It was 2009 when the first Wine Future event was held in Rioja, Spain. At the time, it was an attempt to explore new opportunities in the aftermath of the worldwide economic downturn, which also impacted the international wine business; a game-changing event that aimed to bring together the world’s biggest speakers, companies, and wine brands to address the sector’s most pressing concerns.

14 years have passed since that inaugural edition, and Wine Future is gearing up for its 5th appointment (November 7-9 in Coimbra, Portugal) to help the sector overcome current challenges and reach its full potential. We interviewed Pancho Campo, CEO of Chrand Events and founder of the Wine Future conferences, to learn more about the forthcoming event.

Tell us something more about Wine Future 2023: what can we expect from the upcoming edition?

Wine Future always takes place when big concerns threaten the wine industry or significant developments occur. This is why we explored the implications of the pandemic in Wine Future 2021 and tackled climate change in 2022 during our “Green Wine Future” conference. Today, the industry is dealing with significant challenges: the economy is struggling and, more crucially, younger generations are showing little interest in drinking wine. To address this challenging situation, the conference will focus on 8 areas:

  • The implications of global economic uncertainties: individuals burdened by financial difficulties are less inclined to consume wine responsibly, impacting sales and consumption patterns.
  • Using new technologies to boost sales: the wine business has been sluggish to adopt new technologies to reach a potentially larger client base.
  • Engaging new consumers – particularly Generation Z and Millennials: the world of wine uses the wrong language to talk to consumers and it can sometimes be perceived as intimidating.
  • What can we learn from other sectors (like beer and other drinks)?
  • Greater diversity, equity, and inclusion opportunities in the wine sector.
  • Sustainability is not just about the environment: we will discuss human, social and economic sustainability.
  • The use of digital marketing and social media in wine communication.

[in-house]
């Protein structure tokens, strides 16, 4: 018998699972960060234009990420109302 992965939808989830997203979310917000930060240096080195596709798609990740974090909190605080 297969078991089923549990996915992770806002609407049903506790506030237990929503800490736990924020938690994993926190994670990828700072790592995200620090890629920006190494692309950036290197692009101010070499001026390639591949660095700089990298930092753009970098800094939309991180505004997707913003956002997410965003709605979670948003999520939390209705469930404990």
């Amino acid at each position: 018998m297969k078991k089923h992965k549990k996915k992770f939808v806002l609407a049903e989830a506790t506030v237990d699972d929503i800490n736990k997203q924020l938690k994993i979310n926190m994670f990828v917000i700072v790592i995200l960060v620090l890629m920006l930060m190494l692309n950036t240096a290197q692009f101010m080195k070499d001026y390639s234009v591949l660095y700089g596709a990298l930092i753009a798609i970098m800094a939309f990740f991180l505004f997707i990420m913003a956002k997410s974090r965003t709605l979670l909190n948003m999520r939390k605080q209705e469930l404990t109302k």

• How celebrity endorsement and important international music and athletic events may help us reach new audiences and improve our interactions with current wine lovers.

To do so, we have lined up key names including Robert Joseph, Dr. Laura Catena, Dirceu Viana MW, Martin Reyes MW, and Paul Schaafsma of Benchmark Drinks, the company responsible for Kylie Minogue Wine’s success.

This year, due to the wine world’s extreme political polarization, we decided not to invite politicians (like former Vice President Al Gore or former President Barack Obama, who participated in previous editions). Instead, we chose to bring in major personalities who can offer their worldwide expertise. Sir Christopher Pissarides, who won the Nobel Prize in Economics in 2020, and Iron Maiden lead vocalist and entrepreneur Bruce Dickinson are among them.

Who is the event aimed at?

Our conferences are always targeted at industry professionals, with attendees including vineyard owners, managers, wine buyers, CEOs, importers, and distributors. This year, the conference will include eight panels, three wine tastings, and six keynote addresses.

Wine Future started in Rioja 14 years ago: are any issues that were relevant back then still relevant today?

In my opinion, three points stated back then are still relevant today.
First, the 2008 financial crisis is not dissimilar to the situation the world is currently suffering because of the conflict in Ukraine. The global economy is extremely susceptible today, as it was 14 years ago but with an added challenge, tremendous inflation which has already started to affect wine sales.

Another key point is digital marketing (an issue addressed by Gary Vaynerchuk in 2009); despite considerable rhetoric about embracing new marketing tools, the wine industry still lags its competitors.
Finally, the sector continues to deny that it has a communication issue with regard to wine and all the activities that are associated with it. It still uses a language that is intimidating, especially for the younger generations.